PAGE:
A journalist uncovers an underground group who can bring back the dead and slowly becomes drawn into their world.A journalist uncovers an underground group who can bring back the dead and slowly becomes drawn into their world.A journalist uncovers an underground group who can bring back the dead and slowly becomes drawn into their world.
This time, the plot revolves around investigative reporter Amy Klein (Kari Wuhrer), a feisty and dedicated type who always goes the extra mile to get to the heart of the stories she covers. We first meet her writing a story in a dingy crack house before she is shipped off to Budapest (where production is cheap) to investigate a mysterious group named the 'Deaders'. Based on footage recorded on a VHS tape, the Deaders are led by Winter (Paul Rhys), a man with the ability to bring people back to life. Her sleuthing leads to a corpse holding the Lament Configuration, which when opened unleashes Pinhead. The Cenobite warns Amy that Winter is operating outside of his control, and that he is a descendant of the toymaker who created the puzzle box. Is it all a dream, or are there supernatural forces at work?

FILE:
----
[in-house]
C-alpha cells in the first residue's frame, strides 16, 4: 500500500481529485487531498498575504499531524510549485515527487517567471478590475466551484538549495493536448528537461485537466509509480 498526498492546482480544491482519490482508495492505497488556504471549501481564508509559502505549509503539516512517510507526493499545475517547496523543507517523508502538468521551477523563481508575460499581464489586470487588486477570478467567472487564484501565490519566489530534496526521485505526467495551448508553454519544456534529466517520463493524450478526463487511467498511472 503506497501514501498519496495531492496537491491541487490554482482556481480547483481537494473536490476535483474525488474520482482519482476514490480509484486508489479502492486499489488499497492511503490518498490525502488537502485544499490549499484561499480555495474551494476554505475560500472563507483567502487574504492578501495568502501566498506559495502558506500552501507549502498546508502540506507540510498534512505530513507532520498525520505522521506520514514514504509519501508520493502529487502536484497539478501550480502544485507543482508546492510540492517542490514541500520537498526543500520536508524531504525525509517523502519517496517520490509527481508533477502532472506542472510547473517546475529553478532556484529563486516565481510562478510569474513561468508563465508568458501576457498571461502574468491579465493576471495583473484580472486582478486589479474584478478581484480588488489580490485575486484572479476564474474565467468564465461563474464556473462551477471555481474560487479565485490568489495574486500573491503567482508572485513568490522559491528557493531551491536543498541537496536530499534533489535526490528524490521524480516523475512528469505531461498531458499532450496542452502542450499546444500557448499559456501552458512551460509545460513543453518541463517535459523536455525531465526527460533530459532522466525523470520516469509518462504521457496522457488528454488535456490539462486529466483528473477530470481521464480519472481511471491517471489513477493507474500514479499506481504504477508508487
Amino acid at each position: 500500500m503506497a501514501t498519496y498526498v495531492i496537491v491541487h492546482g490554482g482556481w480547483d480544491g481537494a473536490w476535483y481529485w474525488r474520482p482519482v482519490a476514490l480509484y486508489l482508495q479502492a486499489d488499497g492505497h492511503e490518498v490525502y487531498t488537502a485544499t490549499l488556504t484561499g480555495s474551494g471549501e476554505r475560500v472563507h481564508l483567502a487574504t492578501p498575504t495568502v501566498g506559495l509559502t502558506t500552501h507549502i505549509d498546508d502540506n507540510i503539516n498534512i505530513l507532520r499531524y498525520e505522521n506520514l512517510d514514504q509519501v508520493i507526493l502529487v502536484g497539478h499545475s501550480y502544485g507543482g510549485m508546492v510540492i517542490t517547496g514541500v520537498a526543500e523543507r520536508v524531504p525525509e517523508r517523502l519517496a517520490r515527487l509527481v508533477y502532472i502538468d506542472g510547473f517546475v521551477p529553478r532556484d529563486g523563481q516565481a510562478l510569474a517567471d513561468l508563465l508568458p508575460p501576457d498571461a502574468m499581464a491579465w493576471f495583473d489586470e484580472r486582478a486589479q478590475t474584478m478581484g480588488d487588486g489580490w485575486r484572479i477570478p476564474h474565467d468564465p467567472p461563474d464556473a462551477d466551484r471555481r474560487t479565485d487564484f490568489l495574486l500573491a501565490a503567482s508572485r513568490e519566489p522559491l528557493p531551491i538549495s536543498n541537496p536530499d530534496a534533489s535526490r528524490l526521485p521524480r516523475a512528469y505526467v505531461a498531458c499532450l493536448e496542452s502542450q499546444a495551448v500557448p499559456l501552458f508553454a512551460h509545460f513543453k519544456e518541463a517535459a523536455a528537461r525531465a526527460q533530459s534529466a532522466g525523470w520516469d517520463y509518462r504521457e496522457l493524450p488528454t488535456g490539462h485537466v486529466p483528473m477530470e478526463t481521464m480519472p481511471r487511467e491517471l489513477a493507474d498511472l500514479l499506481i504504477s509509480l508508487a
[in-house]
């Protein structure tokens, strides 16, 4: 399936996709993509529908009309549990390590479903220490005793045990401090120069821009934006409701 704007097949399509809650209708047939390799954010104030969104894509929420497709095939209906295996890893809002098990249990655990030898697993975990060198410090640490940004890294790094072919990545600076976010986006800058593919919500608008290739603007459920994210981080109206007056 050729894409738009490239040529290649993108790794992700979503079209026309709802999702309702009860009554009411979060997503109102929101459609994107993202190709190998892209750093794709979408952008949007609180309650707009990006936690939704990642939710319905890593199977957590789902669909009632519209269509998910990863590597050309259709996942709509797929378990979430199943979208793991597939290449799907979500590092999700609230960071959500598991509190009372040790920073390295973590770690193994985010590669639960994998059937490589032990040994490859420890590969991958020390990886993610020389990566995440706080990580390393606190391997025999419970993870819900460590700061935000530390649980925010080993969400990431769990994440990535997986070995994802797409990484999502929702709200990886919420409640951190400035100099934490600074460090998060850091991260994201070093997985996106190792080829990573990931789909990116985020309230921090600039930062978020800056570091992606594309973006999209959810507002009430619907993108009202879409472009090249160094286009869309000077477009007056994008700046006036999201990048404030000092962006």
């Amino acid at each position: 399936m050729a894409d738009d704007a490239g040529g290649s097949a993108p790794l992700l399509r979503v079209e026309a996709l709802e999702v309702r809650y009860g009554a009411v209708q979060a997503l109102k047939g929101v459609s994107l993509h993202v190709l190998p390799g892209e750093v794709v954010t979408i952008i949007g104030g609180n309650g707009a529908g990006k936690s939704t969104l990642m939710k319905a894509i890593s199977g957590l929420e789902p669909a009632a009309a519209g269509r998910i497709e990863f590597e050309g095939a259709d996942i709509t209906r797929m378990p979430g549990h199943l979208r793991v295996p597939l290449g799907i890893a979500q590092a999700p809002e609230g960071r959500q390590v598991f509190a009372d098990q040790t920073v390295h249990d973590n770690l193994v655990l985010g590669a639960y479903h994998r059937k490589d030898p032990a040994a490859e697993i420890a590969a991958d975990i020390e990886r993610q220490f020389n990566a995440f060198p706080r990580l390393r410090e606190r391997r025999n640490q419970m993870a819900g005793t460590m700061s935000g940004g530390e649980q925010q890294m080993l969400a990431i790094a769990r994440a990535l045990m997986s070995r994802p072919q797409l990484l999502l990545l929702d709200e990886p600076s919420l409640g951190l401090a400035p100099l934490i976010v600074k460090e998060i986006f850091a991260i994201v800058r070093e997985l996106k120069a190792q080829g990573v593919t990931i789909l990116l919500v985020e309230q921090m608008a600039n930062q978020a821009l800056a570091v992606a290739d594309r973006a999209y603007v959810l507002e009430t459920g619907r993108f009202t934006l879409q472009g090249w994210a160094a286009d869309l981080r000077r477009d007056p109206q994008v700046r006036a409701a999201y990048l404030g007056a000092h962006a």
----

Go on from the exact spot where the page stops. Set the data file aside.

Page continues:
As to whether what you are watching is in fact a dream or not won't be a question you'll linger on for long. Like Dean Winters' character in Hellseeker, Amy ends many scenes by suddenly jerking out of a nightmare. It's a cheap, tiresome tactic which quickly removes any tension the film may have had otherwise. The idea of seeking the ultimate pleasure and, of course, the dangers that come with it, is a key theme running throughout the series, but this is all but gone in favour of a lightweight tale of an emo cult playing with resurrection. There's also a startling lack of gore. Regardless of how bad the preceding sequels are, you could always rely on a gruesome scene or two to keep you awake, so Deader's main issue is that it's a complete bore. Frighteningly, this is one of two Hellraiser films released in 2005.
- Oct 25, 2016